Aerogel, as a whole, is actually open source. Anyone can make it. Where it gets a little hazy is there are tons of permutations of aerogel and different vectors that you can embed aerogel in. What you need to know is there are several varieties of aerogel, all with different properties. People are patenting these varieties, though only very few have the properties necessary for apparel (flexibility, breathability, durability, etc.)

How long was NASA working on the base technology? How long did it take Oros to adapt it for your original Lukla Endeavour jacket?

Aerogel monoliths have been around since the 1930s, actually before NASA’s time. NASA adopted it for a series of their own uses (collecting comet dust, insulation on the Mars Rovers, and they’re exploring its potential in the next generation EVA gloves, which is badass).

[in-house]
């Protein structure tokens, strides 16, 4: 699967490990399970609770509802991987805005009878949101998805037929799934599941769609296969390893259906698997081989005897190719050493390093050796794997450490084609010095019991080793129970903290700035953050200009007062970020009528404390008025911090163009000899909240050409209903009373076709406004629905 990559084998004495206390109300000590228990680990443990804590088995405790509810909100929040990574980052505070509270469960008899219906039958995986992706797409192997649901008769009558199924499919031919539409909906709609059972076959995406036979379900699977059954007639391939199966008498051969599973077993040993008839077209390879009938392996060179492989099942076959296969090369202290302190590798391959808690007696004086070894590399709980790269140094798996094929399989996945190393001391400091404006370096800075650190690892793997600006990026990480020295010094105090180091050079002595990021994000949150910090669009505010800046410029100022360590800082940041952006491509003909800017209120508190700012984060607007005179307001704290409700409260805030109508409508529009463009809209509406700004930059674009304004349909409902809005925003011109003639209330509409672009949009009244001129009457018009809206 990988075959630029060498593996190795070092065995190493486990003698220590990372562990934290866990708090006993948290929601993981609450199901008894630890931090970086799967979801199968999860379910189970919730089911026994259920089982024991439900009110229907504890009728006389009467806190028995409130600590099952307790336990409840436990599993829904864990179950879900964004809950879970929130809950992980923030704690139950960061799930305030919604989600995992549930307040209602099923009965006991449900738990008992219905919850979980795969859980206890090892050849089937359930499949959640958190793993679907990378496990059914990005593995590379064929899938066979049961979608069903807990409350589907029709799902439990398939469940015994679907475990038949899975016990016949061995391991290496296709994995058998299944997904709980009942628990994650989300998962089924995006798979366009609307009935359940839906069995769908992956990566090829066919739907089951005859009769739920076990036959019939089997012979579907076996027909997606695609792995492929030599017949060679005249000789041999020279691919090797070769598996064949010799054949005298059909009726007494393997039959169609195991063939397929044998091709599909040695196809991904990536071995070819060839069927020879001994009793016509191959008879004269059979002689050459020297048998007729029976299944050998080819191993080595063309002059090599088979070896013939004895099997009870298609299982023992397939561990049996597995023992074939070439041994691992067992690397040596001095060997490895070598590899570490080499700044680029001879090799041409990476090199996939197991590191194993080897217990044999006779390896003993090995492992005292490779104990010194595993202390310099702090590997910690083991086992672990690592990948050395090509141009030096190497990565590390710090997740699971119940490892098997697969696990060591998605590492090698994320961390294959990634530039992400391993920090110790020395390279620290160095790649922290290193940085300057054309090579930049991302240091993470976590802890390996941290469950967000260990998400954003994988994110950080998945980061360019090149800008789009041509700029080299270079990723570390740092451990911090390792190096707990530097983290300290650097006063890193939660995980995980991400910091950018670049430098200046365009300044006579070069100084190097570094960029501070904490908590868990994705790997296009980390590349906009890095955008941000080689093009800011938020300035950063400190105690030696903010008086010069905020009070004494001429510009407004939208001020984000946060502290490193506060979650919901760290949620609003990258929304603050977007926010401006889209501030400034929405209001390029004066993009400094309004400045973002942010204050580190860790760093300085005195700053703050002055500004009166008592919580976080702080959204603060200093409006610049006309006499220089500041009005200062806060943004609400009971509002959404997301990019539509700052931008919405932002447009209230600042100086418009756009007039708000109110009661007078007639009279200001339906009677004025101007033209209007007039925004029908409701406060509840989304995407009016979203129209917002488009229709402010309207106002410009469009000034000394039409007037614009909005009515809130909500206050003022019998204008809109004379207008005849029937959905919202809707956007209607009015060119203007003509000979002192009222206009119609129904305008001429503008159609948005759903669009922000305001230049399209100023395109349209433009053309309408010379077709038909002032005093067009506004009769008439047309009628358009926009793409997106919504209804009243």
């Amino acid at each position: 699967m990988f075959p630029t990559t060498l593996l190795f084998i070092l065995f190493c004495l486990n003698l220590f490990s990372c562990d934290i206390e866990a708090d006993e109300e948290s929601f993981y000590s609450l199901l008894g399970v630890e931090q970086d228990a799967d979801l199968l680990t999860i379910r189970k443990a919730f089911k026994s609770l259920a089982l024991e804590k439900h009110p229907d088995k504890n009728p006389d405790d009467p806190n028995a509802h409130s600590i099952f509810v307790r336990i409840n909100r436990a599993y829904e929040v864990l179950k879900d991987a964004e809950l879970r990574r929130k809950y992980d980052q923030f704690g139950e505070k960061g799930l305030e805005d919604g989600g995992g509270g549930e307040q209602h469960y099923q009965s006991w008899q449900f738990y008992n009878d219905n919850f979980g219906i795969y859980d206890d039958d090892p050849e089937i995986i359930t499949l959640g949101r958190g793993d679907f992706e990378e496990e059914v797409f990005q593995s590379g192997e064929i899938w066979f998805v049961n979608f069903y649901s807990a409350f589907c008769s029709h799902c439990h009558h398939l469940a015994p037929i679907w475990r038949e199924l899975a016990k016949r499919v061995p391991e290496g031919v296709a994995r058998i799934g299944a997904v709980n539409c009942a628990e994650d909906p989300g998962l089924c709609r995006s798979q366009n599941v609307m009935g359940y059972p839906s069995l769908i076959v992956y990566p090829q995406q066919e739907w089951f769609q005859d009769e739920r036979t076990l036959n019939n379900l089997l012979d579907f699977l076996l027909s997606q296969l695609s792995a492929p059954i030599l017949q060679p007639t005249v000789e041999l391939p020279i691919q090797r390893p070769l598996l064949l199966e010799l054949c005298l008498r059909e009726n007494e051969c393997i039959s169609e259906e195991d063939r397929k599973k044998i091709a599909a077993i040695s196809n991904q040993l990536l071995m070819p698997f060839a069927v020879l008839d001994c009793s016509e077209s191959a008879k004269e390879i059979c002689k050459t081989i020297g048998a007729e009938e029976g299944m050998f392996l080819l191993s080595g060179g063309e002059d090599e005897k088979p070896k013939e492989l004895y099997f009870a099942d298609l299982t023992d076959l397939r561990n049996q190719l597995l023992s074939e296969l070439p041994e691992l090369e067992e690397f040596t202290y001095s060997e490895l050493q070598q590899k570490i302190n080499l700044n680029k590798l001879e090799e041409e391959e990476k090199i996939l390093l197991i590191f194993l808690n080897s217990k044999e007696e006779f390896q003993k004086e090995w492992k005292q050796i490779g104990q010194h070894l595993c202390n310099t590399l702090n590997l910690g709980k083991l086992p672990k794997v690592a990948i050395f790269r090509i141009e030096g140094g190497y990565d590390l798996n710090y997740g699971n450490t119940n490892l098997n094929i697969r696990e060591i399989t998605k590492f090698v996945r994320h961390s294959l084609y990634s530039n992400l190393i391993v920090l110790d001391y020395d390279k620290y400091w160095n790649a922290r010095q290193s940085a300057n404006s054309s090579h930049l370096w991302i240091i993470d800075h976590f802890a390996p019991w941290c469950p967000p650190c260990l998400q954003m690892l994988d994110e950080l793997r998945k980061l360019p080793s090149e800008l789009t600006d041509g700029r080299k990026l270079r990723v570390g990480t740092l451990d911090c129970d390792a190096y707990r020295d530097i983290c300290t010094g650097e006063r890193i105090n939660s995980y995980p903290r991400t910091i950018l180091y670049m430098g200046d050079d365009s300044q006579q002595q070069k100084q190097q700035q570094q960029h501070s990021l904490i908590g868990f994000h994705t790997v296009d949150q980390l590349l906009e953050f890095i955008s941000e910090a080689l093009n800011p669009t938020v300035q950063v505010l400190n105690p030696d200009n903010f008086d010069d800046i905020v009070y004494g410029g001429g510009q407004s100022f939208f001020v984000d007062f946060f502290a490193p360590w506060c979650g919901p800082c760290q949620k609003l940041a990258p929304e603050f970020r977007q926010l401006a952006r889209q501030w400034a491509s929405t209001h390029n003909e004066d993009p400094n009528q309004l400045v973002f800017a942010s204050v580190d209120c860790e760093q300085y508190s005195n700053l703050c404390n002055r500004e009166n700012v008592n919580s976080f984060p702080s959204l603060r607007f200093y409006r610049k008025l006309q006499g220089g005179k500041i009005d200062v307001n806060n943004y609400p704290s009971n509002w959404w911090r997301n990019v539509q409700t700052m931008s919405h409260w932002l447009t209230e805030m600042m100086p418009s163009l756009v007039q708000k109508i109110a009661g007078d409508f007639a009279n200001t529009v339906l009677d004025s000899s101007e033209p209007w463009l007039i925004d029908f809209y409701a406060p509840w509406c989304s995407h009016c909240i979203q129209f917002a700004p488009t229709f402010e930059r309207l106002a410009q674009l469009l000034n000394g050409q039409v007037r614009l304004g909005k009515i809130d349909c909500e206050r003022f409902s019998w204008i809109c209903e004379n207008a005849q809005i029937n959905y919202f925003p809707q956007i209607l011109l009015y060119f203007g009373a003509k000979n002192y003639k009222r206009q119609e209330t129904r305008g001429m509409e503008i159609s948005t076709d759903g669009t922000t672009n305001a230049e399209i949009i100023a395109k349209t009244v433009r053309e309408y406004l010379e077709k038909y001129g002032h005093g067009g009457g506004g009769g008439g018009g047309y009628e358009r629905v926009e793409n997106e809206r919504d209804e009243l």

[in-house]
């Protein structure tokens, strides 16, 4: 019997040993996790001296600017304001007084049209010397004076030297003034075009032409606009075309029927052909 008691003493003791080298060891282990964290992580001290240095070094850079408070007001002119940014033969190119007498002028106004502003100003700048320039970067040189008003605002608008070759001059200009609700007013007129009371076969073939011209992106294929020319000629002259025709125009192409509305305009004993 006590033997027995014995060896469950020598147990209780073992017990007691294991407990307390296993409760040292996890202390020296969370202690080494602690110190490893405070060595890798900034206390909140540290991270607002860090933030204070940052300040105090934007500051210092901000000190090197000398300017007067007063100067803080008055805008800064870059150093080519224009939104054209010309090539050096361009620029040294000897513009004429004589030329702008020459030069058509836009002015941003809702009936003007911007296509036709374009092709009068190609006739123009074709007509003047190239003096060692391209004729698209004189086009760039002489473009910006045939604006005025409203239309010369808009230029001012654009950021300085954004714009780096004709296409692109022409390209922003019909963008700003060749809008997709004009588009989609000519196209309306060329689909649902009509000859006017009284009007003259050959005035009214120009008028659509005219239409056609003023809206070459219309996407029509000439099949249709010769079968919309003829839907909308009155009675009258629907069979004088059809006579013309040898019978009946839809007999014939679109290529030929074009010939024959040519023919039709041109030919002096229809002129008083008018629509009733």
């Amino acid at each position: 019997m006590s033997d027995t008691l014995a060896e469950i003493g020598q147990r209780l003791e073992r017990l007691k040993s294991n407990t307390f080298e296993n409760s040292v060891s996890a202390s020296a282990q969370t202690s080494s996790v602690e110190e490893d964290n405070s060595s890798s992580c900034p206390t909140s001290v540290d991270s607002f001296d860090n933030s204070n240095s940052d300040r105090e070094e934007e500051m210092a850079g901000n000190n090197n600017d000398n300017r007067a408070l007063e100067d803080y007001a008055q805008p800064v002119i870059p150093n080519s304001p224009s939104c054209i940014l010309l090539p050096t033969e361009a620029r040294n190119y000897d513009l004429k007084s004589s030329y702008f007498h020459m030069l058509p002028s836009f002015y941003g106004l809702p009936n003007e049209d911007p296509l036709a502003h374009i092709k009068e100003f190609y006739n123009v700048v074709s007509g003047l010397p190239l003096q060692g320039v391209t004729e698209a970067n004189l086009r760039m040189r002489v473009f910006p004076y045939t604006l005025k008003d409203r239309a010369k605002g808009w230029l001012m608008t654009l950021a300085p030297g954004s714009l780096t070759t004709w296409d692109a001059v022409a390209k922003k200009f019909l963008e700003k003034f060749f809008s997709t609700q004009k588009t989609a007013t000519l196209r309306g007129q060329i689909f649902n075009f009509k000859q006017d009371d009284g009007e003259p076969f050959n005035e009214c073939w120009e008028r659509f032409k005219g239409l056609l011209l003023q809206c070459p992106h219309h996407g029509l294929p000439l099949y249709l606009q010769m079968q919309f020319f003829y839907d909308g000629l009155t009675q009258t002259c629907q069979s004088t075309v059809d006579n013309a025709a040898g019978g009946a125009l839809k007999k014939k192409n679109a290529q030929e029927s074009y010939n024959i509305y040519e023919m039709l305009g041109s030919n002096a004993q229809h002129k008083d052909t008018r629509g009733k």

We spent roughly two years before we sold our first product. Those two years were spent mostly on exploring aerogel.

Why has nobody else outside of NASA thought of using this aerogel insulation for clothing? Or have they?

Several institutions have tried implementing aerogel in apparel.  The aerogel they used had a series of problems, making it very difficult to work with. One, it was incredibly expensive, not leaving a whole lot of margin for the brand.  Two, the aerogel particles were embedded in a fiber. With movement, the aerogel particles would come loose from the fiber (meaning, every time you’d move, you’d lose thermal performance from your garment). Three, these particles, if they came in contact with your skin, would dry it out like you wouldn’t believe. To prevent this, manufacturers had to put the aerogel through a process called encapsulation. This encapsulation cut down heavily on the garments breathability. Four, if this encapsulation ripped, aerogel particles would go everywhere, ruining the garment.